Along with buying tools from companies like Zuora and Intelligize, many companies are also paying more fees to their auditing firms to make sure they’re handling revenue recognition correctly.
“One thing that we did notice, primarily from the proxies and the audit fee tables, is that a good amount of companies disclosed that they had an increase in their audit-related fees based on their implementation of 606,” said Peters.
Companies also turned to their accountants to help them decide whether to use the full retrospective or modified retrospective method of dealing with the new revenue recognition standard.
“They probably would have had to model whether they want to utilize the full retrospective vs. the modified retrospective, which one would probably be easier to implement from their end,” said Peters. “We’ve seen probably about 75 to 80 percent have chosen the modified retrospective, which is not surprising since it is the simpler method and also cheaper to implement.”
In some instances, companies are conditioning the bonuses paid to their CFO executives based on how they’re implementing the new standard, and encouraging their audit committee members to retire a little later.
“One other thing that was interesting that we noticed in the proxies was several companies disclosed that their bonus plans included the implementation of 606 as part of that for certain officers and directors,” said Peters. “One of the plans, for Adobe’s CFO, stated that implementation of 606 was part of the goals for that particular individual. Then one company actually waived their required retirement for directors. One of the directors who was actually chair of the audit committee was about to be required to retire because he had reached the age of 72, and they waived that so he could stay on to oversee the implementation of 606.”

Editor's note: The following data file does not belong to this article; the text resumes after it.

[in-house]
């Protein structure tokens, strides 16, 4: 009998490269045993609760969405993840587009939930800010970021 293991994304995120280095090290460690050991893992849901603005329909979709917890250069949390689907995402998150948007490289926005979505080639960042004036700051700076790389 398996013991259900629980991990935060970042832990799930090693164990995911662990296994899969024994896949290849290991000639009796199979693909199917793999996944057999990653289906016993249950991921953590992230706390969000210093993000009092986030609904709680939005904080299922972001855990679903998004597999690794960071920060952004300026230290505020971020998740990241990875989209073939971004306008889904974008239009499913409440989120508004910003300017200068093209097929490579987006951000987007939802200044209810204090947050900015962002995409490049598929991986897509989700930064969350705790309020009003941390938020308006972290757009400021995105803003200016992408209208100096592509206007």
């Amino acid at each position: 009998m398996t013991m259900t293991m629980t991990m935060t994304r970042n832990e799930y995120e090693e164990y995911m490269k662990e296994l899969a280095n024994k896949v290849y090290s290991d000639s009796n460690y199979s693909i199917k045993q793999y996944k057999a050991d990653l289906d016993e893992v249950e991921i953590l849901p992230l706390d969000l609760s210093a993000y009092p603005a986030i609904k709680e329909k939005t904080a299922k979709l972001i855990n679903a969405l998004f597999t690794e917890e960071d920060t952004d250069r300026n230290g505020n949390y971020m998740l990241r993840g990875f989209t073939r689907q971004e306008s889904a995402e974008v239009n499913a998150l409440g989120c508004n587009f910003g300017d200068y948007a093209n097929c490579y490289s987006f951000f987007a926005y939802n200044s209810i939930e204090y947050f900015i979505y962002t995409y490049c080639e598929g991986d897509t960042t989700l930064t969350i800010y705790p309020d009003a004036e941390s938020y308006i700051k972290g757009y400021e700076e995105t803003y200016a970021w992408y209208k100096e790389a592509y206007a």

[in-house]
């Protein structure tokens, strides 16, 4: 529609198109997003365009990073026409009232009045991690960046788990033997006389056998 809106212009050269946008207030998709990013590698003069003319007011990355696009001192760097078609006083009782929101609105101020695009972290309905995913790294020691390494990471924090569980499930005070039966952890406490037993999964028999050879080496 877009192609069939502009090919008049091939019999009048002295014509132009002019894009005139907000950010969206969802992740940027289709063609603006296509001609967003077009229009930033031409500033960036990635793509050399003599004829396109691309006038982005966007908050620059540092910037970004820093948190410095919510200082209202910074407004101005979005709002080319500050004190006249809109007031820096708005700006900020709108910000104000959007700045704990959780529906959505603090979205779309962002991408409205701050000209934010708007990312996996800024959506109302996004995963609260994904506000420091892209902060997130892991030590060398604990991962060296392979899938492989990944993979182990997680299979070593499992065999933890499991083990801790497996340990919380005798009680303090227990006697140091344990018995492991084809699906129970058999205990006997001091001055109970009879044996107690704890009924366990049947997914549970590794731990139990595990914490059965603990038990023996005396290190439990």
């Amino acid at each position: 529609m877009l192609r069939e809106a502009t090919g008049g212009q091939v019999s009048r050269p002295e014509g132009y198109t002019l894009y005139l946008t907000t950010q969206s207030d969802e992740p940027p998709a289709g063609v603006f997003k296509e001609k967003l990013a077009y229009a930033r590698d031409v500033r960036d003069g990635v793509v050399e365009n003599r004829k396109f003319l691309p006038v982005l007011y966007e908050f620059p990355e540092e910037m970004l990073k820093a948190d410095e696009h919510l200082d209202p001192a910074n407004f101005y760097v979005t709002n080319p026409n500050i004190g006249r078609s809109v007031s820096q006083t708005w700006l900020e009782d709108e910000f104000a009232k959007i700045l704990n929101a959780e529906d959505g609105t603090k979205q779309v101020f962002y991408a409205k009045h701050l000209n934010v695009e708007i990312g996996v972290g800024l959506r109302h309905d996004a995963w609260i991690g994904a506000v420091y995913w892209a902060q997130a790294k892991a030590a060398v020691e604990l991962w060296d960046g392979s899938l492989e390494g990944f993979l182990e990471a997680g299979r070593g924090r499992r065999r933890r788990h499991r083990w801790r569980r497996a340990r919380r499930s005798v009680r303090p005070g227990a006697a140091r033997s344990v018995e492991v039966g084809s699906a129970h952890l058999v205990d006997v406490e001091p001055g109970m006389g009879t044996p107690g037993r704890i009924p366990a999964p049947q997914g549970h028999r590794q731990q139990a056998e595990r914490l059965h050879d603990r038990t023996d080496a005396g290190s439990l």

He expects to see more companies keeping their accountants working past retirement age to help oversee the new revenue recognition, leasing and other accounting standards.
“When you think about just the transition itself, it would be difficult, especially with all this implementation, between 606 and then 842, you have pretty huge milestones to hit, particularly within consecutive years,” said Peters.
Companies will need to automate such processes with the help of the available technology and use them to report on not only how much revenue should be recognized for a given period, but also forecast how revenue will look in the future. “There are two aspects to revenue automation,” said Reddy. “One is about automating the day-to-day revenue operations, doing the accounting and compliance work and all that. The other side of automation is how to enable the finance team to forecast revenue. The CFO wants to know how they can look at all the transactions in the last six months or one year, and when they can expect the revenue. How is my revenue looking one year down the line?”